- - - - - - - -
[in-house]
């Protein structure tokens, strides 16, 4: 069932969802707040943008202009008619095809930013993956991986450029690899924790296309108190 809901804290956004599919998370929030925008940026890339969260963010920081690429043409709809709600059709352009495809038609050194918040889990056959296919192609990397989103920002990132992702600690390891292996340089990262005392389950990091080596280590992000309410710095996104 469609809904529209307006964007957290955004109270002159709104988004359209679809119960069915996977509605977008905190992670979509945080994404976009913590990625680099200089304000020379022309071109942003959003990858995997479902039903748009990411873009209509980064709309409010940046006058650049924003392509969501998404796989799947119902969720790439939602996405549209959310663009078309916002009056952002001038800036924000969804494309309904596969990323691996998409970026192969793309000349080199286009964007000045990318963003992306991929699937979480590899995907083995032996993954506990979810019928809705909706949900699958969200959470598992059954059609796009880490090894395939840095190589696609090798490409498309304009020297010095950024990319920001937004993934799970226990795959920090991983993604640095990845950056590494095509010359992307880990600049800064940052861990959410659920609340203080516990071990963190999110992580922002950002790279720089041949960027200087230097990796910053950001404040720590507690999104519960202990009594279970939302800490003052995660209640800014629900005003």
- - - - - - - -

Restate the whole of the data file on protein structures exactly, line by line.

[in-house]
């Protein structure tokens, strides 16, 4: 069932969802707040943008202009008619095809930013993956991986450029690899924790296309108190 809901804290956004599919998370929030925008940026890339969260963010920081690429043409709809709600059709352009495809038609050194918040889990056959296919192609990397989103920002990132992702600690390891292996340089990262005392389950990091080596280590992000309410710095996104 469609809904529209307006964007957290955004109270002159709104988004359209679809119960069915996977509605977008905190992670979509945080994404976009913590990625680099200089304000020379022309071109942003959003990858995997479902039903748009990411873009209509980064709309409010940046006058650049924003392509969501998404796989799947119902969720790439939602996405549209959310663009078309916002009056952002001038800036924000969804494309309904596969990323691996998409970026192969793309000349080199286009964007000045990318963003992306991929699937979480590899995907083995032996993954506990979810019928809705909706949900699958969200959470598992059954059609796009880490090894395939840095190589696609090798490409498309304009020297010095950024990319920001937004993934799970226990795959920090991983993604640095990845950056590494095509010359992307880990600049800064940052861990959410659920609340203080516990071990963190999110992580922002950002790279720089041949960027200087230097990796910053950001404040720590507690999104519960202990009594279970939302800490003052995660209640800014629900005003």